The Blue Iguana is indigenous and endangered, but there are lots of other green iguanas and little brown lizards running around. The retired ones sun themselves on rich people's personal boat docks and pose for you. The blue iguanas roaming at the botanic gardens sport blue bling, a sample shown here:
The sting rays at Sting Ray City were amazingly interested in people. I guess they know a good food thing when they see it. You are swamped by them when you drop anchor in the shallow waters. The story is that fishermen cleaned their catch out there to avoid mosquitoes on land, and one smart guy turned it into a tourist attraction, undetered by Steve Irwin's sad demise at the tail of one. (Here is an article on "sting ray injuries survived.") They feel mushroomy on their underside, and sandpapery on the top side.
Here's a romantic shot of them in the water, but for up close and personal, you need to go see my critter picture collection here. (There is only one underwater shot there, to show off their smile, and one of the sting ray kiss you get wrestled into when you visit them on the tourist boats.)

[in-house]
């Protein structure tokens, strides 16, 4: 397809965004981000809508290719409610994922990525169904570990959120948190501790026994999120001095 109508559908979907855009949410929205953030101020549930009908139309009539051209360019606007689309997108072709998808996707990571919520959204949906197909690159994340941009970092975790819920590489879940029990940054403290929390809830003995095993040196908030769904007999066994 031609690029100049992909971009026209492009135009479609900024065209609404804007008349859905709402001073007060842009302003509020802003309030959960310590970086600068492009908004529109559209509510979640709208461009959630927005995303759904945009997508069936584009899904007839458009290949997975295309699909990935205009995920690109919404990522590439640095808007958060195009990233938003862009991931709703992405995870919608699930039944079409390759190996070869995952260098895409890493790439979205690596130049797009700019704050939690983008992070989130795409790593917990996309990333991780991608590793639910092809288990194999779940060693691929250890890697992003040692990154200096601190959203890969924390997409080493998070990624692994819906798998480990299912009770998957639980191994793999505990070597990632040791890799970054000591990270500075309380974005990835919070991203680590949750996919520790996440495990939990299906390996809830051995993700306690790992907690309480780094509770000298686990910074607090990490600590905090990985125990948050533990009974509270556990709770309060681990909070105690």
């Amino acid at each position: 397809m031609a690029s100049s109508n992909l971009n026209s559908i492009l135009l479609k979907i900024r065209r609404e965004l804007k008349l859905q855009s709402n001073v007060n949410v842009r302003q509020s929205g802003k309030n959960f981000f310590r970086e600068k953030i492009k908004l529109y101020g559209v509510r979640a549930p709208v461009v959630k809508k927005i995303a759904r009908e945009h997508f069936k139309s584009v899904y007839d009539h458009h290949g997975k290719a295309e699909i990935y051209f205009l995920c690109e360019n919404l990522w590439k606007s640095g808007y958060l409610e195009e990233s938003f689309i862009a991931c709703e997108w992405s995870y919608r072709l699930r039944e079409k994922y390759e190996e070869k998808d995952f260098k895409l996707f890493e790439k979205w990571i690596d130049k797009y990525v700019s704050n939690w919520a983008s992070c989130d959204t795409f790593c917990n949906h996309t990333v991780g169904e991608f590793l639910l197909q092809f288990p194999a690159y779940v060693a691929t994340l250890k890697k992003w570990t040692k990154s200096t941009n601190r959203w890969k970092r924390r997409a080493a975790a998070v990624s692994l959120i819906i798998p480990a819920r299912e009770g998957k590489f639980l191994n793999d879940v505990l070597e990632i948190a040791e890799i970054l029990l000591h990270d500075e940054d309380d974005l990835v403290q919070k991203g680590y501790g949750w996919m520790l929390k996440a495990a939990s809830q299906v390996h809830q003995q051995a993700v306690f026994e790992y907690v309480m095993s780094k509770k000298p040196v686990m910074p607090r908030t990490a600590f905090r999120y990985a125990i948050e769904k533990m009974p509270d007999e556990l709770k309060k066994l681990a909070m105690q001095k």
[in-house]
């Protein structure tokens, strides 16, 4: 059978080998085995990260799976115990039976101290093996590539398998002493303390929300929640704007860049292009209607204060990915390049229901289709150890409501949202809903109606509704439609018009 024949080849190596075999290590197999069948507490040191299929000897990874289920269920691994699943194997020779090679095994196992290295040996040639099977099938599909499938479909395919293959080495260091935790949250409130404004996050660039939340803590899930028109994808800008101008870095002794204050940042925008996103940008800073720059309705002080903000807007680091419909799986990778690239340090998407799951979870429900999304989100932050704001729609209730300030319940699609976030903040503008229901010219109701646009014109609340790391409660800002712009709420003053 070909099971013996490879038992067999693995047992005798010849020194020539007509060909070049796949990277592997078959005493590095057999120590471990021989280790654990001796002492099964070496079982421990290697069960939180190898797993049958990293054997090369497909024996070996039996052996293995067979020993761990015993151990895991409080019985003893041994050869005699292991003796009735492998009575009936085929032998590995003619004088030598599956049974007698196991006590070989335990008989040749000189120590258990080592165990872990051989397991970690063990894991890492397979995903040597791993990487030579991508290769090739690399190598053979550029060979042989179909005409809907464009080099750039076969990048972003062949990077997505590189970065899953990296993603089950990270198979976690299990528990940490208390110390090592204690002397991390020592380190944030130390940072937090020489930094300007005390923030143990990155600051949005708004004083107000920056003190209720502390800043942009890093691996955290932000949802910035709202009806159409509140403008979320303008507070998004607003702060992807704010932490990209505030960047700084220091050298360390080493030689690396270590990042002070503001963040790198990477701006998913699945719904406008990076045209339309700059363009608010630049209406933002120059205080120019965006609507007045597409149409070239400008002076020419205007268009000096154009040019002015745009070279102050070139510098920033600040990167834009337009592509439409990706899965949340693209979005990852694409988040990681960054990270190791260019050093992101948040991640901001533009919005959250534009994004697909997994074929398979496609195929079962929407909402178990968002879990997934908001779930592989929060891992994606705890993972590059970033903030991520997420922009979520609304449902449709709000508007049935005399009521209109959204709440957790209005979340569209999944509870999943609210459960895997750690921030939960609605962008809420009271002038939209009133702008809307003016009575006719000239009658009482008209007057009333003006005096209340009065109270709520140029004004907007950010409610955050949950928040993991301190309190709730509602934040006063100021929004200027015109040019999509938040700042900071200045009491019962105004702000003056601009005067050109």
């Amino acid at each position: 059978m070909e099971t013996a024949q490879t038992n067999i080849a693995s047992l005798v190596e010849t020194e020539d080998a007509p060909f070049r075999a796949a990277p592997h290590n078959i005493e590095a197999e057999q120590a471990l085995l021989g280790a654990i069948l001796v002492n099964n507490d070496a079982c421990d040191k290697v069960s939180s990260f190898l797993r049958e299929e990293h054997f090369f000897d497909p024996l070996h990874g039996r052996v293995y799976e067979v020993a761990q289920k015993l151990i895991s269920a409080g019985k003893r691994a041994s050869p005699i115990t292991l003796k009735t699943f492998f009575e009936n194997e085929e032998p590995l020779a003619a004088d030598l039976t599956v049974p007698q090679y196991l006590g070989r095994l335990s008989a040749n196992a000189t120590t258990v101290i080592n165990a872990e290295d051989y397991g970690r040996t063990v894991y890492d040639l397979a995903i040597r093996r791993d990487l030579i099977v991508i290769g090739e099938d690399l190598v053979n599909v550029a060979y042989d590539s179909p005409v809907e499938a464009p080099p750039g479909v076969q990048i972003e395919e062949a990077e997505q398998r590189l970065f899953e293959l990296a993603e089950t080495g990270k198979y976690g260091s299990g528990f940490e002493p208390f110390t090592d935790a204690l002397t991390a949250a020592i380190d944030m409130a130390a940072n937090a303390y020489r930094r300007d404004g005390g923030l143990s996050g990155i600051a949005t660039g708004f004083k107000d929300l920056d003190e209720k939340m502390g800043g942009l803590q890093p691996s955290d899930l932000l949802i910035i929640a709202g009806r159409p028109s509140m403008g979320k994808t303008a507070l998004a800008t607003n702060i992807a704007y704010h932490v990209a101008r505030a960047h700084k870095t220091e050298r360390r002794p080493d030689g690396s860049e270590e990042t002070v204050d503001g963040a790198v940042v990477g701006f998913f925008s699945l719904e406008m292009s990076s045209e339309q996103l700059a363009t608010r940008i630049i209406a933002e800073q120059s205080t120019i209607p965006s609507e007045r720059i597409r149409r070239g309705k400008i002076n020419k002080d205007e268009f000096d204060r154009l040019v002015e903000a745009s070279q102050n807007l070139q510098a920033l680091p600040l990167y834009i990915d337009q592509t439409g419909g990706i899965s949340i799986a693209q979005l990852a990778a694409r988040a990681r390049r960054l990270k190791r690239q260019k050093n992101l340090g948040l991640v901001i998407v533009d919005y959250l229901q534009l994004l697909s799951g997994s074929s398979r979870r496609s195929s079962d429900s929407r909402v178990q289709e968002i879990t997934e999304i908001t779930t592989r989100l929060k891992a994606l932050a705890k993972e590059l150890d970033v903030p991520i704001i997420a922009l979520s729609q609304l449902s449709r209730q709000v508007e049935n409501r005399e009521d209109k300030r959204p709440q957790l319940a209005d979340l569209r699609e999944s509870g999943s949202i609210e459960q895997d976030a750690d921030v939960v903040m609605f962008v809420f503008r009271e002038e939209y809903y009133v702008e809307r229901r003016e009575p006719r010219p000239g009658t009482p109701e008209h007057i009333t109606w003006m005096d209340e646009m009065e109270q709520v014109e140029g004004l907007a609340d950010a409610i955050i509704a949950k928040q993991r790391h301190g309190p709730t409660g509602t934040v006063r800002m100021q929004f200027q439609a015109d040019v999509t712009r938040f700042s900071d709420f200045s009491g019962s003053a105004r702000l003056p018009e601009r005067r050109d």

Finally, turtles are farmed for food and tourists there. I found the crowding conditions a mite disturbing, but it's undeniably an aesthetic experience to see all those shells and mottled skin up close. Also, undeniably expensive to get in. I did it for the photo opp, and the chance to snorkel in a private lagoon with turtles in training. Training for people like me touching them while swimming, I guess. In said turtle park were also pretty birds from the Caribbean, which you can see in the critter photos.
When I got home, I discovered a newly arrived National Geographic Traveler mag had an article reviewing destination islands, scoring them in part by how much tourism is affecting them. [I discovered I'd been in a few of their top 20 already, and added more to my destinations desired list.] They were pretty much on target about Grand Cayman: "Exceptional diving and snorkeling but banking defines the island. Tourism is heavily weighted to cruise ships." I'd add: with huge resorts, and retirement McMansions as seen in Florida. But it was the best walk-off-shore-snorkeling I've found yet.
Cayman photos here: turtles, lizards, birds, rays, beaches.